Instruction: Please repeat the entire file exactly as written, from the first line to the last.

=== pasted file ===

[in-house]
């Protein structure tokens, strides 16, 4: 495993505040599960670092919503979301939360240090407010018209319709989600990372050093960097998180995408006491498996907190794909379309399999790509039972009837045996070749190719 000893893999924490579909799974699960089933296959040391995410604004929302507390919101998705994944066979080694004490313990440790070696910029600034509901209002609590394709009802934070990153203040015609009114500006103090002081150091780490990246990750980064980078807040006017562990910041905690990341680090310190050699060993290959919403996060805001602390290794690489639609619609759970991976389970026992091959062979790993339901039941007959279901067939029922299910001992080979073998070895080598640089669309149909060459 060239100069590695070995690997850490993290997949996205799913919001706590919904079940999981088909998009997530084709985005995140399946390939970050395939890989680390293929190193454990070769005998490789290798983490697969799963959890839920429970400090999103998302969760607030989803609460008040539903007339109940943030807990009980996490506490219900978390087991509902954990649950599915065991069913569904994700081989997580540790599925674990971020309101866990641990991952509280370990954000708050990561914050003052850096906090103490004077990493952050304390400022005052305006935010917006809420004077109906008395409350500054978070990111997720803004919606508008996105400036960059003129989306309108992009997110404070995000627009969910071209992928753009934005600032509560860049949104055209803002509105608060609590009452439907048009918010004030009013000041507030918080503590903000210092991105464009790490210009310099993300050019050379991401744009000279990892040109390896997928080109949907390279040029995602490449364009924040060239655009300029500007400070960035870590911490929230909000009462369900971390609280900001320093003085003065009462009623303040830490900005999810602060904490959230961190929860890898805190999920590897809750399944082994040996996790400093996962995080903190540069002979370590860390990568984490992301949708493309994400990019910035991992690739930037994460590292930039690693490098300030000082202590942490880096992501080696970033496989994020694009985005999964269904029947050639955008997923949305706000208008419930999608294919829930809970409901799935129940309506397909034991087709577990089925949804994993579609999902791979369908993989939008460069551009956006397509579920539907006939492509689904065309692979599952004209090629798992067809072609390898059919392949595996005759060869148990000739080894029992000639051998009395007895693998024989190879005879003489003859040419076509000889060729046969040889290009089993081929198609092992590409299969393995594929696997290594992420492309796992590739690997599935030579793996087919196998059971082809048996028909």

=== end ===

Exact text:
[in-house]
């Protein structure tokens, strides 16, 4: 495993505040599960670092919503979301939360240090407010018209319709989600990372050093960097998180995408006491498996907190794909379309399999790509039972009837045996070749190719 000893893999924490579909799974699960089933296959040391995410604004929302507390919101998705994944066979080694004490313990440790070696910029600034509901209002609590394709009802934070990153203040015609009114500006103090002081150091780490990246990750980064980078807040006017562990910041905690990341680090310190050699060993290959919403996060805001602390290794690489639609619609759970991976389970026992091959062979790993339901039941007959279901067939029922299910001992080979073998070895080598640089669309149909060459 060239100069590695070995690997850490993290997949996205799913919001706590919904079940999981088909998009997530084709985005995140399946390939970050395939890989680390293929190193454990070769005998490789290798983490697969799963959890839920429970400090999103998302969760607030989803609460008040539903007339109940943030807990009980996490506490219900978390087991509902954990649950599915065991069913569904994700081989997580540790599925674990971020309101866990641990991952509280370990954000708050990561914050003052850096906090103490004077990493952050304390400022005052305006935010917006809420004077109906008395409350500054978070990111997720803004919606508008996105400036960059003129989306309108992009997110404070995000627009969910071209992928753009934005600032509560860049949104055209803002509105608060609590009452439907048009918010004030009013000041507030918080503590903000210092991105464009790490210009310099993300050019050379991401744009000279990892040109390896997928080109949907390279040029995602490449364009924040060239655009300029500007400070960035870590911490929230909000009462369900971390609280900001320093003085003065009462009623303040830490900005999810602060904490959230961190929860890898805190999920590897809750399944082994040996996790400093996962995080903190540069002979370590860390990568984490992301949708493309994400990019910035991992690739930037994460590292930039690693490098300030000082202590942490880096992501080696970033496989994020694009985005999964269904029947050639955008997923949305706000208008419930999608294919829930809970409901799935129940309506397909034991087709577990089925949804994993579609999902791979369908993989939008460069551009956006397509579920539907006939492509689904065309692979599952004209090629798992067809072609390898059919392949595996005759060869148990000739080894029992000639051998009395007895693998024989190879005879003489003859040419076509000889060729046969040889290009089993081929198609092992590409299969393995594929696997290594992420492309796992590739690997599935030579793996087919196998059971082809048996028909």